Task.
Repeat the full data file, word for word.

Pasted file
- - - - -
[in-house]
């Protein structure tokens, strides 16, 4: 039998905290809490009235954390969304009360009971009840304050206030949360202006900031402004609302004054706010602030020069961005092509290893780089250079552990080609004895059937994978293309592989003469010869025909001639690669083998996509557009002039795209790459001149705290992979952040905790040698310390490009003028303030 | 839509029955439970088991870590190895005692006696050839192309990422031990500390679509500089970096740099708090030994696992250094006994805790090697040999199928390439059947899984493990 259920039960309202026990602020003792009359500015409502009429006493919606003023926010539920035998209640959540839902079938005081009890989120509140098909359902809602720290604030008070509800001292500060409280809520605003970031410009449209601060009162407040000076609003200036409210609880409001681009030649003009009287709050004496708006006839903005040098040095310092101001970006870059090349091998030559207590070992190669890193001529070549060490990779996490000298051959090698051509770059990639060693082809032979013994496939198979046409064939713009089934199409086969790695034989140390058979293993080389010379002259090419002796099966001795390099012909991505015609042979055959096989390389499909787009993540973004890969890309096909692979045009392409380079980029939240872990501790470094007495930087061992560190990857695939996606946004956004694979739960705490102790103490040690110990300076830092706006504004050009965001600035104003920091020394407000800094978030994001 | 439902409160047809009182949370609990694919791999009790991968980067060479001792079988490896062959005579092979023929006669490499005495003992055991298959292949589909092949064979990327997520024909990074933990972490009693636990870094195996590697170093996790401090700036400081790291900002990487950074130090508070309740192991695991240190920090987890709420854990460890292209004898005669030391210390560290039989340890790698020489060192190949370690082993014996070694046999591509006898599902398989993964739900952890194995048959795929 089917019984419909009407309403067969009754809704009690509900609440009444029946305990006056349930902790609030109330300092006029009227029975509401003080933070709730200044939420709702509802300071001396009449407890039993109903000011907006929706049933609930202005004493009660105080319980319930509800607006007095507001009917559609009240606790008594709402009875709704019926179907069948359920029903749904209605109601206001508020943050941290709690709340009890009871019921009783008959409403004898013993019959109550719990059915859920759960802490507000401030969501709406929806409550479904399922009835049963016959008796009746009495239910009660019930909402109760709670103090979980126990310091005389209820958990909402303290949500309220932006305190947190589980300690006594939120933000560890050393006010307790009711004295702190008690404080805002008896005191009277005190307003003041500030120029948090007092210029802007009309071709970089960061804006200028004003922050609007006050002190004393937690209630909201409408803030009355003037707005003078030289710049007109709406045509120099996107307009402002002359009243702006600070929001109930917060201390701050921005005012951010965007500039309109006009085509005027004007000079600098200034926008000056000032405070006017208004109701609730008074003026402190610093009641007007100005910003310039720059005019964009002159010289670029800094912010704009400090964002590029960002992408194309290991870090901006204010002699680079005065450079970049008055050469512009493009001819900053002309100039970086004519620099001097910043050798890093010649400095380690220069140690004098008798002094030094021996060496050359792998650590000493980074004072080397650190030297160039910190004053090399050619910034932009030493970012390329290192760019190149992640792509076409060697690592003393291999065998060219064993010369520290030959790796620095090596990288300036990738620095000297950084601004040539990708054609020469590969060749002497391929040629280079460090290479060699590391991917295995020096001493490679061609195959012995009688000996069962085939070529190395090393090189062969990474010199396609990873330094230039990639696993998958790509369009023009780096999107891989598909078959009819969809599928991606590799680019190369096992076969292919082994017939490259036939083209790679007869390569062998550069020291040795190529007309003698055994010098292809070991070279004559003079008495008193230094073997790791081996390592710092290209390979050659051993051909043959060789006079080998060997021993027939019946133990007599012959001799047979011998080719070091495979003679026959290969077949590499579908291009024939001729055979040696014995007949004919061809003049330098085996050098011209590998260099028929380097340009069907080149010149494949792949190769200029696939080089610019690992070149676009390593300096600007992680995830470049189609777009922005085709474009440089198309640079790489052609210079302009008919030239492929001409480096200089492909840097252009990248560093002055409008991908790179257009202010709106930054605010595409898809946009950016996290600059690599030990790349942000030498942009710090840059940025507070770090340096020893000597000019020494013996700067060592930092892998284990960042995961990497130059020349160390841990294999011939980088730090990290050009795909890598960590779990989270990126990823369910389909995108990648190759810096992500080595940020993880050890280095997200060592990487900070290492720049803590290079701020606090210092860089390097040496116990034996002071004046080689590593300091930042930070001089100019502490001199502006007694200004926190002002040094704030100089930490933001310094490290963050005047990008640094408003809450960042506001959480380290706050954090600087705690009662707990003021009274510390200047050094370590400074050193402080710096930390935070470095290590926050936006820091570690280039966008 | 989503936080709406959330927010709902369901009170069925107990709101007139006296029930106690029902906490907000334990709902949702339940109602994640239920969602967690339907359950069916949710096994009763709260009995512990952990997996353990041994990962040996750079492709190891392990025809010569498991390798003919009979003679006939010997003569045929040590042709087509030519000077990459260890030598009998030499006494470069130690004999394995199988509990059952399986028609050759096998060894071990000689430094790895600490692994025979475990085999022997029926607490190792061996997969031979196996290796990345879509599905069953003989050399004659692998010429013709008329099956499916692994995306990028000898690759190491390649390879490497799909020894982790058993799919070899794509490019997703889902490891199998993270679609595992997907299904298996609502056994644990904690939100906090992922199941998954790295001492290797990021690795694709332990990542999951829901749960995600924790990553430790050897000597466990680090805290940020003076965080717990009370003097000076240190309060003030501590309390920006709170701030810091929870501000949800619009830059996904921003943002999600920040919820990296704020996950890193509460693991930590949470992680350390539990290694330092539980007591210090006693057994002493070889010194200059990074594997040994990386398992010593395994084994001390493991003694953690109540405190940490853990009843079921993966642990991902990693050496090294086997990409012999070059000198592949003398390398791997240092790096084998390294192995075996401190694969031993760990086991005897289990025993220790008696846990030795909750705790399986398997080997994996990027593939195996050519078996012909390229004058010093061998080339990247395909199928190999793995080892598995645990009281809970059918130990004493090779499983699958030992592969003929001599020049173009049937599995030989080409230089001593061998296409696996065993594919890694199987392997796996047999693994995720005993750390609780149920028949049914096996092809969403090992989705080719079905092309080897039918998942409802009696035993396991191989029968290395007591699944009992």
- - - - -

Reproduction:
[in-house]
């Protein structure tokens, strides 16, 4: 039998905290809490009235954390969304009360009971009840304050206030949360202006900031402004609302004054706010602030020069961005092509290893780089250079552990080609004895059937994978293309592989003469010869025909001639690669083998996509557009002039795209790459001149705290992979952040905790040698310390490009003028303030 | 839509029955439970088991870590190895005692006696050839192309990422031990500390679509500089970096740099708090030994696992250094006994805790090697040999199928390439059947899984493990 259920039960309202026990602020003792009359500015409502009429006493919606003023926010539920035998209640959540839902079938005081009890989120509140098909359902809602720290604030008070509800001292500060409280809520605003970031410009449209601060009162407040000076609003200036409210609880409001681009030649003009009287709050004496708006006839903005040098040095310092101001970006870059090349091998030559207590070992190669890193001529070549060490990779996490000298051959090698051509770059990639060693082809032979013994496939198979046409064939713009089934199409086969790695034989140390058979293993080389010379002259090419002796099966001795390099012909991505015609042979055959096989390389499909787009993540973004890969890309096909692979045009392409380079980029939240872990501790470094007495930087061992560190990857695939996606946004956004694979739960705490102790103490040690110990300076830092706006504004050009965001600035104003920091020394407000800094978030994001 | 439902409160047809009182949370609990694919791999009790991968980067060479001792079988490896062959005579092979023929006669490499005495003992055991298959292949589909092949064979990327997520024909990074933990972490009693636990870094195996590697170093996790401090700036400081790291900002990487950074130090508070309740192991695991240190920090987890709420854990460890292209004898005669030391210390560290039989340890790698020489060192190949370690082993014996070694046999591509006898599902398989993964739900952890194995048959795929 089917019984419909009407309403067969009754809704009690509900609440009444029946305990006056349930902790609030109330300092006029009227029975509401003080933070709730200044939420709702509802300071001396009449407890039993109903000011907006929706049933609930202005004493009660105080319980319930509800607006007095507001009917559609009240606790008594709402009875709704019926179907069948359920029903749904209605109601206001508020943050941290709690709340009890009871019921009783008959409403004898013993019959109550719990059915859920759960802490507000401030969501709406929806409550479904399922009835049963016959008796009746009495239910009660019930909402109760709670103090979980126990310091005389209820958990909402303290949500309220932006305190947190589980300690006594939120933000560890050393006010307790009711004295702190008690404080805002008896005191009277005190307003003041500030120029948090007092210029802007009309071709970089960061804006200028004003922050609007006050002190004393937690209630909201409408803030009355003037707005003078030289710049007109709406045509120099996107307009402002002359009243702006600070929001109930917060201390701050921005005012951010965007500039309109006009085509005027004007000079600098200034926008000056000032405070006017208004109701609730008074003026402190610093009641007007100005910003310039720059005019964009002159010289670029800094912010704009400090964002590029960002992408194309290991870090901006204010002699680079005065450079970049008055050469512009493009001819900053002309100039970086004519620099001097910043050798890093010649400095380690220069140690004098008798002094030094021996060496050359792998650590000493980074004072080397650190030297160039910190004053090399050619910034932009030493970012390329290192760019190149992640792509076409060697690592003393291999065998060219064993010369520290030959790796620095090596990288300036990738620095000297950084601004040539990708054609020469590969060749002497391929040629280079460090290479060699590391991917295995020096001493490679061609195959012995009688000996069962085939070529190395090393090189062969990474010199396609990873330094230039990639696993998958790509369009023009780096999107891989598909078959009819969809599928991606590799680019190369096992076969292919082994017939490259036939083209790679007869390569062998550069020291040795190529007309003698055994010098292809070991070279004559003079008495008193230094073997790791081996390592710092290209390979050659051993051909043959060789006079080998060997021993027939019946133990007599012959001799047979011998080719070091495979003679026959290969077949590499579908291009024939001729055979040696014995007949004919061809003049330098085996050098011209590998260099028929380097340009069907080149010149494949792949190769200029696939080089610019690992070149676009390593300096600007992680995830470049189609777009922005085709474009440089198309640079790489052609210079302009008919030239492929001409480096200089492909840097252009990248560093002055409008991908790179257009202010709106930054605010595409898809946009950016996290600059690599030990790349942000030498942009710090840059940025507070770090340096020893000597000019020494013996700067060592930092892998284990960042995961990497130059020349160390841990294999011939980088730090990290050009795909890598960590779990989270990126990823369910389909995108990648190759810096992500080595940020993880050890280095997200060592990487900070290492720049803590290079701020606090210092860089390097040496116990034996002071004046080689590593300091930042930070001089100019502490001199502006007694200004926190002002040094704030100089930490933001310094490290963050005047990008640094408003809450960042506001959480380290706050954090600087705690009662707990003021009274510390200047050094370590400074050193402080710096930390935070470095290590926050936006820091570690280039966008 | 989503936080709406959330927010709902369901009170069925107990709101007139006296029930106690029902906490907000334990709902949702339940109602994640239920969602967690339907359950069916949710096994009763709260009995512990952990997996353990041994990962040996750079492709190891392990025809010569498991390798003919009979003679006939010997003569045929040590042709087509030519000077990459260890030598009998030499006494470069130690004999394995199988509990059952399986028609050759096998060894071990000689430094790895600490692994025979475990085999022997029926607490190792061996997969031979196996290796990345879509599905069953003989050399004659692998010429013709008329099956499916692994995306990028000898690759190491390649390879490497799909020894982790058993799919070899794509490019997703889902490891199998993270679609595992997907299904298996609502056994644990904690939100906090992922199941998954790295001492290797990021690795694709332990990542999951829901749960995600924790990553430790050897000597466990680090805290940020003076965080717990009370003097000076240190309060003030501590309390920006709170701030810091929870501000949800619009830059996904921003943002999600920040919820990296704020996950890193509460693991930590949470992680350390539990290694330092539980007591210090006693057994002493070889010194200059990074594997040994990386398992010593395994084994001390493991003694953690109540405190940490853990009843079921993966642990991902990693050496090294086997990409012999070059000198592949003398390398791997240092790096084998390294192995075996401190694969031993760990086991005897289990025993220790008696846990030795909750705790399986398997080997994996990027593939195996050519078996012909390229004058010093061998080339990247395909199928190999793995080892598995645990009281809970059918130990004493090779499983699958030992592969003929001599020049173009049937599995030989080409230089001593061998296409696996065993594919890694199987392997796996047999693994995720005993750390609780149920028949049914096996092809969403090992989705080719079905092309080897039918998942409802009696035993396991191989029968290395007591699944009992």